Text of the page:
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The Triple Helix: Gene, Organism, and Environment Paperback – Mar 17 2002


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Product Details

  • Paperback: 144 pages
  • Publisher: Harvard University Press; REP edition (March 17 2002)
  • Language: English
  • ISBN-10: 0674006771
  • ISBN-13: 978-0674006775
  • Product Dimensions: 1 x 12.5 x 18.8 cm
  • Shipping Weight: 159 g
  • Average Customer Review: 4.4 out of 5 stars  See all reviews (7 customer reviews)
  • Amazon Bestsellers Rank: #343,212 in Books (See Top 100 in Books)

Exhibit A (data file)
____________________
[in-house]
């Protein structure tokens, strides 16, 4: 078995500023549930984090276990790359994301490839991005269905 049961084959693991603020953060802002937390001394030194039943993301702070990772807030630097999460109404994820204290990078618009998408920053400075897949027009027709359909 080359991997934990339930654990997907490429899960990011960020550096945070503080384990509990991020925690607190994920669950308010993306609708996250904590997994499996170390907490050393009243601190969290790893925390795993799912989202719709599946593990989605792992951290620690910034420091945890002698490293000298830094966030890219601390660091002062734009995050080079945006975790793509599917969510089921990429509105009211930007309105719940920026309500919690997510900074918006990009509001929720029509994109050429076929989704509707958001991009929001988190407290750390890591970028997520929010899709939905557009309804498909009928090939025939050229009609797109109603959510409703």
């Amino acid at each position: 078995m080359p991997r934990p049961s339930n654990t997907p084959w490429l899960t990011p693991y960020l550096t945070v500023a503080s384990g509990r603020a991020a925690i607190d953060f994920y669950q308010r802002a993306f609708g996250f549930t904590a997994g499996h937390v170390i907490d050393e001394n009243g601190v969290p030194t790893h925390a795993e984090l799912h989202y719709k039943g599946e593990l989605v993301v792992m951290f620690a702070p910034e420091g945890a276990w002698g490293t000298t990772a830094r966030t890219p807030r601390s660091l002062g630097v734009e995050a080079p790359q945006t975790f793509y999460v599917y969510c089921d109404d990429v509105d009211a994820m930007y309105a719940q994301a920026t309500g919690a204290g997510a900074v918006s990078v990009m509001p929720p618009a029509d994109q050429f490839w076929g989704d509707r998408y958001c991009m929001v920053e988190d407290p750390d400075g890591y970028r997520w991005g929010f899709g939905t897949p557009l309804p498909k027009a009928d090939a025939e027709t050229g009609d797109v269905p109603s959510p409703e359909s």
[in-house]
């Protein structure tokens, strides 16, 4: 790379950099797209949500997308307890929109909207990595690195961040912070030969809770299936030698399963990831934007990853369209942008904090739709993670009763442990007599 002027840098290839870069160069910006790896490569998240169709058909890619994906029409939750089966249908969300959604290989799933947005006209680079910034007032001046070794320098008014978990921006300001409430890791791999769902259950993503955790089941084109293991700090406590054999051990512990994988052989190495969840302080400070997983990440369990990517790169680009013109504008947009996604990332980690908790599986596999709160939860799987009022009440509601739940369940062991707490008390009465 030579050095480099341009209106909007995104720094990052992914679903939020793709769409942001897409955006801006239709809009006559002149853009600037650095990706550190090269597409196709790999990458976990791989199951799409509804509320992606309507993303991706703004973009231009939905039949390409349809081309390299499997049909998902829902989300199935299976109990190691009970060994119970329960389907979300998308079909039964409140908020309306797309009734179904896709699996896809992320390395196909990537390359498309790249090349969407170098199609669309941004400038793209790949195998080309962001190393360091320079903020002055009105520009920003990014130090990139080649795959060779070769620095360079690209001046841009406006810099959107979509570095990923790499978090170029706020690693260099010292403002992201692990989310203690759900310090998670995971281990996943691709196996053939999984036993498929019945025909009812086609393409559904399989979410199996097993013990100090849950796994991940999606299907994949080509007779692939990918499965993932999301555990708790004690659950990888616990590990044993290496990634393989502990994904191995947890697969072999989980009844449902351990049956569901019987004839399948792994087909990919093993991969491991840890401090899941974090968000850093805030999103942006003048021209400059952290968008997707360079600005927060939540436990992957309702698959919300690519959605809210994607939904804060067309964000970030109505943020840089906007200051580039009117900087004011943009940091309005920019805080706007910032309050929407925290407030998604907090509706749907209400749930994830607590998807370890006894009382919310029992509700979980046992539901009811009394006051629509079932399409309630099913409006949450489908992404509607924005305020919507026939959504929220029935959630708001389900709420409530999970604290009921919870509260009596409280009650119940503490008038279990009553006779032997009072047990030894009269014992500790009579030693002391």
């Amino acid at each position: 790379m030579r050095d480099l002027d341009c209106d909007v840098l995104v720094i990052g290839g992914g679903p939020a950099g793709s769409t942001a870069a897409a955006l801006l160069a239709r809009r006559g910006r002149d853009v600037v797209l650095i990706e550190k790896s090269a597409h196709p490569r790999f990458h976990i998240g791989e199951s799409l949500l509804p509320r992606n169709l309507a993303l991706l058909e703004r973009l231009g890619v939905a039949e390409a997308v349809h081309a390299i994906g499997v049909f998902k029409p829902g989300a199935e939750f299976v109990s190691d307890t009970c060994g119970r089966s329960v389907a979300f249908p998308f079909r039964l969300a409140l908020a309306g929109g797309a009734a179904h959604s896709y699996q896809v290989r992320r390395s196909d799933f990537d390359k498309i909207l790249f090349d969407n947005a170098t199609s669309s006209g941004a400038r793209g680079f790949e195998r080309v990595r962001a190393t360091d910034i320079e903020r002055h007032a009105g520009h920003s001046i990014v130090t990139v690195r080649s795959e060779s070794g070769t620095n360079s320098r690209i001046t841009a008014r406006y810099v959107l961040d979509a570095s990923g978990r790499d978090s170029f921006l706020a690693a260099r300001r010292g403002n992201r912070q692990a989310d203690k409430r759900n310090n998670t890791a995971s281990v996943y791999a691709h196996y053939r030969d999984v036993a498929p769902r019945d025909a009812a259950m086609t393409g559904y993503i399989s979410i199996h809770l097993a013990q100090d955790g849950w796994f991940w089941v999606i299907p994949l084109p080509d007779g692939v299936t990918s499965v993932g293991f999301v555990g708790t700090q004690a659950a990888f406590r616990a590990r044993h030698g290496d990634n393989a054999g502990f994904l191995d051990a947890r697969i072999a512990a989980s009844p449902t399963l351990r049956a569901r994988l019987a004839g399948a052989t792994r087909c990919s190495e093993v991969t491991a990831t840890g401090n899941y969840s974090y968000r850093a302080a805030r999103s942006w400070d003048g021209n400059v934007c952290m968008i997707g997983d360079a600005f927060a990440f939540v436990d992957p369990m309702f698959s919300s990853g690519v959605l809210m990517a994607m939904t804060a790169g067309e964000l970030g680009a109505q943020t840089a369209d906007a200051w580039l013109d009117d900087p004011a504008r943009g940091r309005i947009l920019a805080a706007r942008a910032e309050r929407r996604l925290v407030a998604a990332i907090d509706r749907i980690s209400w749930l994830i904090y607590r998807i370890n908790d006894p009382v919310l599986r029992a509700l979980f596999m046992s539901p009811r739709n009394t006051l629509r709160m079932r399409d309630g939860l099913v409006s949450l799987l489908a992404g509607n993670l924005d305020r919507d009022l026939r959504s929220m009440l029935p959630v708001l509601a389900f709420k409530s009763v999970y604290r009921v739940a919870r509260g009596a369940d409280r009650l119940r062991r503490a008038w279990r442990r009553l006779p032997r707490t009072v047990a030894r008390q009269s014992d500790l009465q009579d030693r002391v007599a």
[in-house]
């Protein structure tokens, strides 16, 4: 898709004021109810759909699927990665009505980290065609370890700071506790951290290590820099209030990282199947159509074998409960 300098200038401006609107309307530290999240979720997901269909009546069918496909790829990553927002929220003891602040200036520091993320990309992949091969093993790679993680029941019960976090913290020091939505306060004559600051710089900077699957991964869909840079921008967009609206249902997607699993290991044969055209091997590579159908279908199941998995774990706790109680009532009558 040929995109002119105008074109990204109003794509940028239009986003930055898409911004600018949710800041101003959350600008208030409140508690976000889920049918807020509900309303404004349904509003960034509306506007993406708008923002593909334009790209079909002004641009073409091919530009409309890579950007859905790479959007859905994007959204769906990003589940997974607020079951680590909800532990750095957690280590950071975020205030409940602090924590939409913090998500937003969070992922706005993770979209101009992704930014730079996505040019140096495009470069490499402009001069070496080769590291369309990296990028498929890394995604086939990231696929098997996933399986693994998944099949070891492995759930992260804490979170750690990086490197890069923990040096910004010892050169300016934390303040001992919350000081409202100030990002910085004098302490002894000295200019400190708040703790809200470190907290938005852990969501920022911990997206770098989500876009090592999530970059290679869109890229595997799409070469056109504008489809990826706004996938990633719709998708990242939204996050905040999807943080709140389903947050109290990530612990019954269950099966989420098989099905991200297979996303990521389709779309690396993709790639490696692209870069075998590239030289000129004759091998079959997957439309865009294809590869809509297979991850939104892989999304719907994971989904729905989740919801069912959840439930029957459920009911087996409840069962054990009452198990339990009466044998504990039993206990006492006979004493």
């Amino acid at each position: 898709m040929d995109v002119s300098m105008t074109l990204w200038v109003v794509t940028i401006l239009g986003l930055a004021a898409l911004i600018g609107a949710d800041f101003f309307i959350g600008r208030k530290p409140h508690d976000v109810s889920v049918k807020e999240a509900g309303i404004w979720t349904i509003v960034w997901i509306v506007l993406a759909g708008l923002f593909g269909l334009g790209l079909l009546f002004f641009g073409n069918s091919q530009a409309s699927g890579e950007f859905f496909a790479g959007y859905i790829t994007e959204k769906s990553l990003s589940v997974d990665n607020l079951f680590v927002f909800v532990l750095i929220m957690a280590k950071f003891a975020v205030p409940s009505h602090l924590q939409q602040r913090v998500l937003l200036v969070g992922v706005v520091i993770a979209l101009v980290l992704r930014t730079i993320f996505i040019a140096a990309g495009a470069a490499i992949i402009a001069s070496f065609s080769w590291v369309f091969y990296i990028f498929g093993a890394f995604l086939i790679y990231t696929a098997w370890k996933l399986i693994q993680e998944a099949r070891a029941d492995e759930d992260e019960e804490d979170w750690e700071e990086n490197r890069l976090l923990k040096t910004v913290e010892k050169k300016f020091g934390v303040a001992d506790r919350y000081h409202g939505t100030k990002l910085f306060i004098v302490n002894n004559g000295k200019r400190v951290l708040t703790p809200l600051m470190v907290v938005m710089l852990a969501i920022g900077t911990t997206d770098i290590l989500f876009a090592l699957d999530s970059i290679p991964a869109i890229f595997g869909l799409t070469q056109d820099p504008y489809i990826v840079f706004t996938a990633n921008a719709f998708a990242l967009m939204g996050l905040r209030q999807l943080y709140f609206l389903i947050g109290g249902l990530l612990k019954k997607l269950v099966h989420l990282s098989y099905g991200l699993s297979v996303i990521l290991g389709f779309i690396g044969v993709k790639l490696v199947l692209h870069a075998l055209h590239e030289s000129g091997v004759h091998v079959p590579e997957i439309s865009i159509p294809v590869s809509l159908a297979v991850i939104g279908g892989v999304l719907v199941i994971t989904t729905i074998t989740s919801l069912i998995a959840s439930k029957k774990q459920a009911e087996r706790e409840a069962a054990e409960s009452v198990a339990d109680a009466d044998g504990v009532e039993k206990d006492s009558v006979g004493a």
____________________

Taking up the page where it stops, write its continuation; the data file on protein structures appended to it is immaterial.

• See Complete Table of Contents


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Format: Hardcover
This an interesting book by an author who, pretty much, stopped writing when he completed his message.
His main message is that DNA is not the be-all and end-all when it comes to the structure of life. Other important factors are the conditions within the organism's cell (including what chemicals are present, and how the DNA folds), what the organism's environment is, and how the organism changes that environment.
Lewontin worries that because scientists can now easily analyze and manipulate genetic structure, scientists will overemphasize research on the DNA structure itself, leaving other important and significant biology unstudied.
The author also points out that while dramatic mutations are chosen to study mutations, many mutations aren't so dramatic, and that some of the "dramatic mutations" are in fact the combination of several lesser mutations.